PALO, Leyte – The Commission on Population and Development (PopCom) regional office here is stepping up its information drive to combat the rising cases of teenage pregnancy in the region, an official said on Monday.
The population commission earlier sounded the alarm over reports showing that 7,000 teenage mothers in Eastern Visayas gave birth in 2019.
The official said figures can possibly go up in 2020 due to movement restrictions to curb the spread of coronavirus disease (Covid-19).
“Even with community quarantines already easing up, Covid-19 pandemic has already affected normalcy, forcing couples -- including minor parents -- to spend more time inside homes. This could cause the number to escalate more,” PopCom Eastern Visayas Regional Director Elnora Pulma said.
In 2019, at least eight young mothers in Eastern Visayas already gave birth at the age of 13, while those aging 19 years old in the same year provided the highest number of teenage pregnancies at 3,009 cases.
“They are getting younger and younger. There even was a case in previous years where we had 11-year olds who were already pregnant. It’s a very sad and scary situation for our adolescents to be in,” Pulma said.
The main reasons for the high rate of teenage pregnancies are inadequate sex education as some girls do not know that having sex can result in pregnancy or fully consider the responsibility of having children, and a lack of access to birth control, Pulma said.
Pulma said information is still key to curbing the rising number of teenage pregnancies in the country. As such, PopCom continues to bring its information and adolescent-referral service to schools and other platforms possible under the new normal.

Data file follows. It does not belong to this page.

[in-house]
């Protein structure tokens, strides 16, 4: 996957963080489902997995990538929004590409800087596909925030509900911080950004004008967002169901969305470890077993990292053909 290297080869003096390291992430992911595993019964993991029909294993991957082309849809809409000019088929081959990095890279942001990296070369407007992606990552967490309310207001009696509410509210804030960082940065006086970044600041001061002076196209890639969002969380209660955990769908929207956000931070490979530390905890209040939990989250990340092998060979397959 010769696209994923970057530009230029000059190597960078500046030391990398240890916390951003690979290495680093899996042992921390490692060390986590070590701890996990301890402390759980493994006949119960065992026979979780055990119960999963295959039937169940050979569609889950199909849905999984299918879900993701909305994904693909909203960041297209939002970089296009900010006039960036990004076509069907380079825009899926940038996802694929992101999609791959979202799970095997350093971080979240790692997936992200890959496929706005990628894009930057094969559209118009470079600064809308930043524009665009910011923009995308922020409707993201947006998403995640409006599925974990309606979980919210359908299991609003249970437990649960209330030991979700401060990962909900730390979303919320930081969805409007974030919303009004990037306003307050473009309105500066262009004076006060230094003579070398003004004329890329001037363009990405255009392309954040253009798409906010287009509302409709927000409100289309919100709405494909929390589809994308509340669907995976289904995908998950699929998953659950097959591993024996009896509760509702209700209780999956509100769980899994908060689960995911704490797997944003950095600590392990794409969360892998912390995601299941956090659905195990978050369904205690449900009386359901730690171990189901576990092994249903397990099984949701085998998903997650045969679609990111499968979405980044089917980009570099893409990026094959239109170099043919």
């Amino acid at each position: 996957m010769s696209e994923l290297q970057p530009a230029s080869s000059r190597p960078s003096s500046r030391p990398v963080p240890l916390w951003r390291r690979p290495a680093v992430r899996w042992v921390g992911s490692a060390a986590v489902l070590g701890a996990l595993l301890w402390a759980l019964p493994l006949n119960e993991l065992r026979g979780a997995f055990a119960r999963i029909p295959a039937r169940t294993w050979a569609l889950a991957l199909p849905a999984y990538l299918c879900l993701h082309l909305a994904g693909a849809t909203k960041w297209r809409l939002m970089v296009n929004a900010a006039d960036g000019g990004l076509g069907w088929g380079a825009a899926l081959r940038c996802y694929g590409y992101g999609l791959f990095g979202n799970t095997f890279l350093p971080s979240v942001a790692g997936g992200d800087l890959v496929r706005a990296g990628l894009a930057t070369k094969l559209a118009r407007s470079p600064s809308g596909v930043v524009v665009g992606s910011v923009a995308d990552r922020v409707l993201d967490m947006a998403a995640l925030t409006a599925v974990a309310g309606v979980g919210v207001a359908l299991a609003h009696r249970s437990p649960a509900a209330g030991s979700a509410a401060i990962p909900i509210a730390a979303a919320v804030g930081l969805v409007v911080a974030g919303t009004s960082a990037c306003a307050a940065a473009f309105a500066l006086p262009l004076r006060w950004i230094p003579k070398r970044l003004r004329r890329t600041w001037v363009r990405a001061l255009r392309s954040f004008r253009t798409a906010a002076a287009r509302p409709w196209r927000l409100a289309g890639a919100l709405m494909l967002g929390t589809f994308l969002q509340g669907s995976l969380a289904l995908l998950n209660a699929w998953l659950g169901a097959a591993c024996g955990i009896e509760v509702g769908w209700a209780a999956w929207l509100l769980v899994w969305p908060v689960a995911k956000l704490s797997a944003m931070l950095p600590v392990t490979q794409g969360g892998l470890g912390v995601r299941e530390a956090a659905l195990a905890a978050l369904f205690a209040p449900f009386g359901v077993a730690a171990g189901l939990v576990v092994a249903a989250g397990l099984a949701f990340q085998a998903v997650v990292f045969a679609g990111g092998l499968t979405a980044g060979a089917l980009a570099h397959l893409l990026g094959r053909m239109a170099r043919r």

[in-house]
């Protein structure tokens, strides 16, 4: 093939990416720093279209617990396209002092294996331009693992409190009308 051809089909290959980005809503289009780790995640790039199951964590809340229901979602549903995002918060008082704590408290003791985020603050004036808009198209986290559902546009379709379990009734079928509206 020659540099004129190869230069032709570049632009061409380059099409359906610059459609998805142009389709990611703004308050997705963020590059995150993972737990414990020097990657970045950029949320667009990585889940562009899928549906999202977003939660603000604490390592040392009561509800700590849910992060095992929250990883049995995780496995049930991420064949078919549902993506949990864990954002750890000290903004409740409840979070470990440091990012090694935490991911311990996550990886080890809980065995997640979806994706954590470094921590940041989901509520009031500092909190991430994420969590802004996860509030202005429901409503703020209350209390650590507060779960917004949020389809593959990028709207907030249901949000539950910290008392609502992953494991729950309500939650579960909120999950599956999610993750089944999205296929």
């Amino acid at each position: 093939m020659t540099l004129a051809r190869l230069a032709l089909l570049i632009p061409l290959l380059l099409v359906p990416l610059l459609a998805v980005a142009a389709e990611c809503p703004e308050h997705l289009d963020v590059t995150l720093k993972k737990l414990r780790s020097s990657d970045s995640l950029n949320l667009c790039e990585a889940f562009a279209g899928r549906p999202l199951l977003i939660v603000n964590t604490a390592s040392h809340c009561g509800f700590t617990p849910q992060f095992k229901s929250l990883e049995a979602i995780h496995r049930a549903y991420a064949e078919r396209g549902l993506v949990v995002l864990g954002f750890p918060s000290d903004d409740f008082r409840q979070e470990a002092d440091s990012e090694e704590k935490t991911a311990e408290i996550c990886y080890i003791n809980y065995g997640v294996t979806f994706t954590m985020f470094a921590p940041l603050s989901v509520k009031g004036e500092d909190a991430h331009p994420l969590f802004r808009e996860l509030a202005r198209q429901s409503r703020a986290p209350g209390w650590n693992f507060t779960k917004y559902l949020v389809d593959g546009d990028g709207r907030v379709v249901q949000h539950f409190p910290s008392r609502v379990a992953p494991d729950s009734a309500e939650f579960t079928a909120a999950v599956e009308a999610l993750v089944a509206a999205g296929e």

“We can help lower the escalating numbers on teenage pregnancy by combating it with the right information on all fronts available. By raising their awareness of teenage pregnancy, we can help them become responsible and productive women. Being informed and educated provides them with the right choices for their future,” she added.
PopCom has been reaching out to more teens through social and mainstream media, working with local authorities and non-government organizations, and face-to-face gatherings.
It has been tackling and discussing the teenage pregnancy problem even before the pandemic and supported the call declaring it as a “national social emergency” in 2020.
The Young Adult Fertility and Sexuality Study (YAFSS) showed an increase in teenage fertility from 6.3 percent in 2002 to 13.6 percent in 2013. While a more recent 2017 National Demographic and Health Survey study revealed that the issue of adolescent fertility is important for both health and social reasons as children born to very young mothers are at increased risk of sickness and death.
The study showed that teenage mothers are more likely to experience adverse pregnancy outcomes and to be constrained in their ability to pursue educational opportunities than young women who delay childbearing.
Over a 10-year period, 1.2 million Filipina girls between the ages of 10 and 19 have had a child or a rate of 24 babies per hour.
Meanwhile, the Philippine Statistics Authority-gathered data showed a total of 178,505 cases in the region of 15-19-year-olds who gave birth in 2019. More than 15 percent of this total number of 15-19-year-olds were repeated pregnancies. (PNA)